If your ISP is selling info about you, that has to be opt-in, says FCC boss
Regulator hopes to smother broadband providers in privacy-protecting rules
FCC chairman Tom Wheeler has proposed new rules that would bring ISPs in line with general data privacy laws and give citizens the right to opt out of their personal information being shared commercially.
Wheeler has put forward a proposed "notice of rulemaking" to the other FCC Commissioners, who will vote on it later this month. If approved, the proposal will be put out to public comment.
A summary document [PDF] published by the FCC says that the new rules would extend the privacy requirement in the Communications Act – which covers mobile phones – to broadband internet access service.
In essence, it would break up the information that ISPs gather about their customers – including what websites you visit and how often, what searches you carry out, and any unencrypted traffic that goes over your internet connection – into three groups.
- Information that is necessary for the provision of broadband – such as size and type of data usage – will be usable by ISPs without requiring consent.
- Information and data gathered by ISPs and used to market other "communications-related services" would become opt-out, ie, customers would have to actively say they do not want that information to be shared.
- All other uses of information and data gathered would be opt-in, meaning that ISPs would require explicit consent.
The data is not trivial. According to the FCC: "Even when data is encrypted, broadband providers can still see the websites that a customer visits, how often they visit them, and the amount of time they spend on each website. Using this information, ISPs can piece together enormous amounts of information about their customers – including private information such as a chronic medical condition or financial problems."
The rules would also require ISPs to introduce – if they haven't already – specific data security standards, data management training, and strong authentication, and identify a senior data security manager.
ISPs would also be required to follow standard data breach rules: affected customers would have to be informed within 10 days; the FCC within seven days; and the FBI informed within seven days if a data breach affects more than 5,000 customers.
The FCC has also drawn lines around what the rules would and would not cover. They would extend only to broadband providers, rather than websites themselves (which is the FTC's territory); they would not extend to other services provided by ISPs; and they would not impact the provision of information to the security services or law enforcement.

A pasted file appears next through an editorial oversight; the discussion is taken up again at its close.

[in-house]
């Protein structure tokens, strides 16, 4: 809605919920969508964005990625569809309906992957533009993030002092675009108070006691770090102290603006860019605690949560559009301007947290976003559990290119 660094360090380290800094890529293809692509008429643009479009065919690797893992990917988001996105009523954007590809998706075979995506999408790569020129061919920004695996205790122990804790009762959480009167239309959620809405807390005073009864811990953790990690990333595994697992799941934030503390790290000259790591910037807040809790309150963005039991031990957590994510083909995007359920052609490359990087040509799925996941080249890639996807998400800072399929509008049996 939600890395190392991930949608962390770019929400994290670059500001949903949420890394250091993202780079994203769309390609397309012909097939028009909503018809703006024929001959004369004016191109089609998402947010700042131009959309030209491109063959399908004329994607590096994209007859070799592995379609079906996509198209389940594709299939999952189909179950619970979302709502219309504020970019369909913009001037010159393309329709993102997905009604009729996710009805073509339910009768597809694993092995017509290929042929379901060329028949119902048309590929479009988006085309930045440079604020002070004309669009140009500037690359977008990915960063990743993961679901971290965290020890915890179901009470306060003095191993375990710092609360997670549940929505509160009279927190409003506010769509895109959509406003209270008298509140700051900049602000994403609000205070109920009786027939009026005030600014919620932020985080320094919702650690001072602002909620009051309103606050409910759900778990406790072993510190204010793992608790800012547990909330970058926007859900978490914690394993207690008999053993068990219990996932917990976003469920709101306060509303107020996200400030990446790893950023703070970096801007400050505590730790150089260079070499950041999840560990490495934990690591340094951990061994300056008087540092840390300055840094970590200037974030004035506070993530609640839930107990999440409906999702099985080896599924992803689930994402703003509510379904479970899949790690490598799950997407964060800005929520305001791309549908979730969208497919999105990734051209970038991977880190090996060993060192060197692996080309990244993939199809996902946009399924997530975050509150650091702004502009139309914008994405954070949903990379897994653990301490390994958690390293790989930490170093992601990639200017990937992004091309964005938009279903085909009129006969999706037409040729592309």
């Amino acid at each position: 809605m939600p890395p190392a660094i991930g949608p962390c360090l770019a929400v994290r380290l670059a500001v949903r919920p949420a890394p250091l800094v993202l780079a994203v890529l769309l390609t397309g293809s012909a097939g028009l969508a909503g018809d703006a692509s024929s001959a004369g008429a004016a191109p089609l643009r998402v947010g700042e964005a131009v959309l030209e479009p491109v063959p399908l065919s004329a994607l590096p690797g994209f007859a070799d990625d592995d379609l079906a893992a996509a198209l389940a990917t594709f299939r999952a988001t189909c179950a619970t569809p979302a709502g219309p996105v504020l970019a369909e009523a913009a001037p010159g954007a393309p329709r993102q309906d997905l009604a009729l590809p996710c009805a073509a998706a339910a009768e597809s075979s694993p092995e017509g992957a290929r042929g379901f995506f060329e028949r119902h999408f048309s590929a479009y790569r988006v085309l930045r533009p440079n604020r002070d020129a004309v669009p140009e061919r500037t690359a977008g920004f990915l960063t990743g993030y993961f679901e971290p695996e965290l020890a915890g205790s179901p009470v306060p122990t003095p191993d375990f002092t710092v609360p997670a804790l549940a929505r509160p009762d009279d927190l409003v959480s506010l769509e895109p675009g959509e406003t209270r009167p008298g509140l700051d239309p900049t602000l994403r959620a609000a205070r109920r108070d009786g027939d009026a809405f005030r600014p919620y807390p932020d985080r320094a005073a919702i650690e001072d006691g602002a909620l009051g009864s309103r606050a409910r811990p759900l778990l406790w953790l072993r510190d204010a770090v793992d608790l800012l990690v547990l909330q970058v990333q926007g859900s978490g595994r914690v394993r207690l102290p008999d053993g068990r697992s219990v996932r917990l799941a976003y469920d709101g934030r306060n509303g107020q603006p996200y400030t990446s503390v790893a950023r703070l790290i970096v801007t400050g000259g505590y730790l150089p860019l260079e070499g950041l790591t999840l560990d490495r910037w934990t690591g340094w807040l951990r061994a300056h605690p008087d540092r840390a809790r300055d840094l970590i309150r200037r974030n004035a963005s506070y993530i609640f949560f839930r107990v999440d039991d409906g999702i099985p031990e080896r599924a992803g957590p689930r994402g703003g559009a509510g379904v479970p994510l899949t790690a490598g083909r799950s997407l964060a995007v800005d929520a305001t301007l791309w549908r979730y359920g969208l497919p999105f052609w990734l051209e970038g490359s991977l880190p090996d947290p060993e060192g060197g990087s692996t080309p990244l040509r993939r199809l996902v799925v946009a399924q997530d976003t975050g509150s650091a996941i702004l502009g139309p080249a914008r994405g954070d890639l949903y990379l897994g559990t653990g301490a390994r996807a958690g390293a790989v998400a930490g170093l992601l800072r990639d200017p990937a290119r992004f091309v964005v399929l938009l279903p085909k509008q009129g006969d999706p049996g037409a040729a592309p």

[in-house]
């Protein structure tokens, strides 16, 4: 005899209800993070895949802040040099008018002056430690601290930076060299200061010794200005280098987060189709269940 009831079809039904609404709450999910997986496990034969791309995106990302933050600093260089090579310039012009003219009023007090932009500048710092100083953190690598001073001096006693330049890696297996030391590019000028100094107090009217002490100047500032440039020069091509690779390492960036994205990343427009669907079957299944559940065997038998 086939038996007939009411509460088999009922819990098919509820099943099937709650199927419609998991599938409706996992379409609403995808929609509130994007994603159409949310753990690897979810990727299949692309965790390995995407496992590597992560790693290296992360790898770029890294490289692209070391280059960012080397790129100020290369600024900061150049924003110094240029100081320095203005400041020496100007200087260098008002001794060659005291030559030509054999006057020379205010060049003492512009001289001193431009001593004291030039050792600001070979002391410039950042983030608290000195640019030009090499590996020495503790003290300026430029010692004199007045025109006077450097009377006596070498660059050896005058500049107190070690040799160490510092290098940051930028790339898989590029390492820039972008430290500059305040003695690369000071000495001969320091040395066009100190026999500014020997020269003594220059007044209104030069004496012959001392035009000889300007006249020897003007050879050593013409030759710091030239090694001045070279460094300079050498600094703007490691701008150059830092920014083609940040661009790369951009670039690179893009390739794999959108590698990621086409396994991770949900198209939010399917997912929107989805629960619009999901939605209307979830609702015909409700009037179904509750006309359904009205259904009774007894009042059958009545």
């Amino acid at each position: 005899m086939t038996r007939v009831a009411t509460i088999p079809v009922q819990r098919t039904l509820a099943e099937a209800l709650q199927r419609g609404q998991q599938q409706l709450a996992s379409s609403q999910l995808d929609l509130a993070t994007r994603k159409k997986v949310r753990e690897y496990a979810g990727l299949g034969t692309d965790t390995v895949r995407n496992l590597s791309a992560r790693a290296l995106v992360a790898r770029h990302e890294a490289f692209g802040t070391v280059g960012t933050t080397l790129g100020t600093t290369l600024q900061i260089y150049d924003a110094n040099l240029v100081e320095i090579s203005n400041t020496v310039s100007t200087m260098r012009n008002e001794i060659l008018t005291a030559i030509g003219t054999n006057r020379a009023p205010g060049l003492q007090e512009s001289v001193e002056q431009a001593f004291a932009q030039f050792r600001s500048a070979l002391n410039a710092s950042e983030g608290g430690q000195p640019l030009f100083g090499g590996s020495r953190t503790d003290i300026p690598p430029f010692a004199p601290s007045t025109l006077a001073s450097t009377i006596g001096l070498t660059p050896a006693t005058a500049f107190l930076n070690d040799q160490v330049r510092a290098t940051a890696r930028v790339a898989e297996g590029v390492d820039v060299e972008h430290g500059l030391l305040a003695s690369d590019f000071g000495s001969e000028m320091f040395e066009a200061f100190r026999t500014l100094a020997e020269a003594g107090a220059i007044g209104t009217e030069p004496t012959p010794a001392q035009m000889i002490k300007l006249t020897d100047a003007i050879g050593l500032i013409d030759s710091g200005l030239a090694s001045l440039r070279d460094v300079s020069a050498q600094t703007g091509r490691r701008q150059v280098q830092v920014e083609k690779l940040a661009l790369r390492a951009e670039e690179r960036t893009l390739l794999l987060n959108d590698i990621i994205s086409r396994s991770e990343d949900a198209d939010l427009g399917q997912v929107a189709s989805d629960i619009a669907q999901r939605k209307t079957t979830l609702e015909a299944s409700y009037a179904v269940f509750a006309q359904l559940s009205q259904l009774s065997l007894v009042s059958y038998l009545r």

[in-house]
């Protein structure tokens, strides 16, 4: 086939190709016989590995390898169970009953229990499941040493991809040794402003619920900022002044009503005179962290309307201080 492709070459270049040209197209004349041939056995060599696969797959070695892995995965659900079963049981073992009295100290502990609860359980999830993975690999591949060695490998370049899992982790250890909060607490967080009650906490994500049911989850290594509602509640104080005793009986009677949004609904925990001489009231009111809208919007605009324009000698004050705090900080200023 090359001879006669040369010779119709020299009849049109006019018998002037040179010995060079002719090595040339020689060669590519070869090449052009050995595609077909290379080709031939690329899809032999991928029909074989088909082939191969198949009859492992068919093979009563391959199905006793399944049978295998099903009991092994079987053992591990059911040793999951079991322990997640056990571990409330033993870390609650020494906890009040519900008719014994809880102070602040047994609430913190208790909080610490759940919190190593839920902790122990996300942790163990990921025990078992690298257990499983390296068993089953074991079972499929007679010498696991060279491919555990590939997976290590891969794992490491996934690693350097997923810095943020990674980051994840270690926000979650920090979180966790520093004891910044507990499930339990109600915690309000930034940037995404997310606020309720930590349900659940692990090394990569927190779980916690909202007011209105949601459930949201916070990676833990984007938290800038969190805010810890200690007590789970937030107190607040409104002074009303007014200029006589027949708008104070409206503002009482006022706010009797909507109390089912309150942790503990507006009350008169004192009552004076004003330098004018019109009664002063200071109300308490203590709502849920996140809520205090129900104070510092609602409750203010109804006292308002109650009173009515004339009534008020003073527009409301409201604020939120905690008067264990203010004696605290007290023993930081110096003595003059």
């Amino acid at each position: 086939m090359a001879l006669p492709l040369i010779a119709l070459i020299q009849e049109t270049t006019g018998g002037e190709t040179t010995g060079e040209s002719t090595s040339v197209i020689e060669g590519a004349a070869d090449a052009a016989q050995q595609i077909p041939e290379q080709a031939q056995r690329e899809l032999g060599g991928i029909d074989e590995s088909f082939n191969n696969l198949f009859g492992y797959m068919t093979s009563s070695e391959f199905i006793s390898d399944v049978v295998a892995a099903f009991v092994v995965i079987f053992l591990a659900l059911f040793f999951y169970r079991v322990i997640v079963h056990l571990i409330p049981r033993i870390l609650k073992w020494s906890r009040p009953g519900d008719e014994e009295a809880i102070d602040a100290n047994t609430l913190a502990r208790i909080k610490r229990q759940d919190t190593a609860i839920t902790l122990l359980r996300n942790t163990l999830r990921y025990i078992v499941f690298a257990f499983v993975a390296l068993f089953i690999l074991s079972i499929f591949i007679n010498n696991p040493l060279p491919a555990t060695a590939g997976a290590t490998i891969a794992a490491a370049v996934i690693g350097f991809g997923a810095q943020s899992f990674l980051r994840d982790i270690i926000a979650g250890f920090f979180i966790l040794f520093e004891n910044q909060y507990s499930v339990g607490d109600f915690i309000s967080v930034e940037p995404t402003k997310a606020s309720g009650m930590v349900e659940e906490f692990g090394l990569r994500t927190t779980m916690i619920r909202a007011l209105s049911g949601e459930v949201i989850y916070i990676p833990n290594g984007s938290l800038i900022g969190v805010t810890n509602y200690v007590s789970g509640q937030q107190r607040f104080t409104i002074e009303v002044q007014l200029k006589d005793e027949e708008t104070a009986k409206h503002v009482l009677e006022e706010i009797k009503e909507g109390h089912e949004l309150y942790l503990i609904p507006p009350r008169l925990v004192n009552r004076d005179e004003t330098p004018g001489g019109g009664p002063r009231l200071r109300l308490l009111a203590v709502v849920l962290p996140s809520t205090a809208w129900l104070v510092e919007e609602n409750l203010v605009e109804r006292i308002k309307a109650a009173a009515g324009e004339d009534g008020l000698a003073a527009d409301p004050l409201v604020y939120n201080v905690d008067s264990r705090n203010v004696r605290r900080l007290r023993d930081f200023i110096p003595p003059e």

Most extraordinary in the proposed rule-making is the fact that ISPs are not already under common data privacy rules.
Having blown up the cozy relationship that the FCC has always had with the telco industry over net neutrality regulations, it appears that Wheeler has gone to his staff and asked them to put forward proposals to fix all the black holes that exist but that the FCC never dared to touch previously.
Although Wheeler's term ends in 2018, two of his commissioners will be selected by the next president in 2017 – meaning that if the Republicans win the White House, the persistent partisan split at the FCC will likely fall in the Republicans' favor and makes the passing of such measures much harder.
With depressing inevitability, the FCC's announcement was met almost immediately with a complaint from Commissioner Pai (a Republican) who argued: "The FCC is doubling down on its misguided and broken Net Neutrality decision by imposing troubling and conflicting 'privacy' rules on Internet companies, as well as freelancing on topics like data security and data breach that are not even mentioned in the statute."
Last month, Wheeler took on the long-term consumer bugbear of "rented" cable boxes with clunky interfaces by proposing that telcos be obliged to use common standards and that cable boxes be opened up to competition.
This month, he is tackling a loophole that almost no consumers knew existed. We'll be interested to see what Wheeler and the FCC staff come up with next month in an effort to drag the telco industry into the internet era. ®
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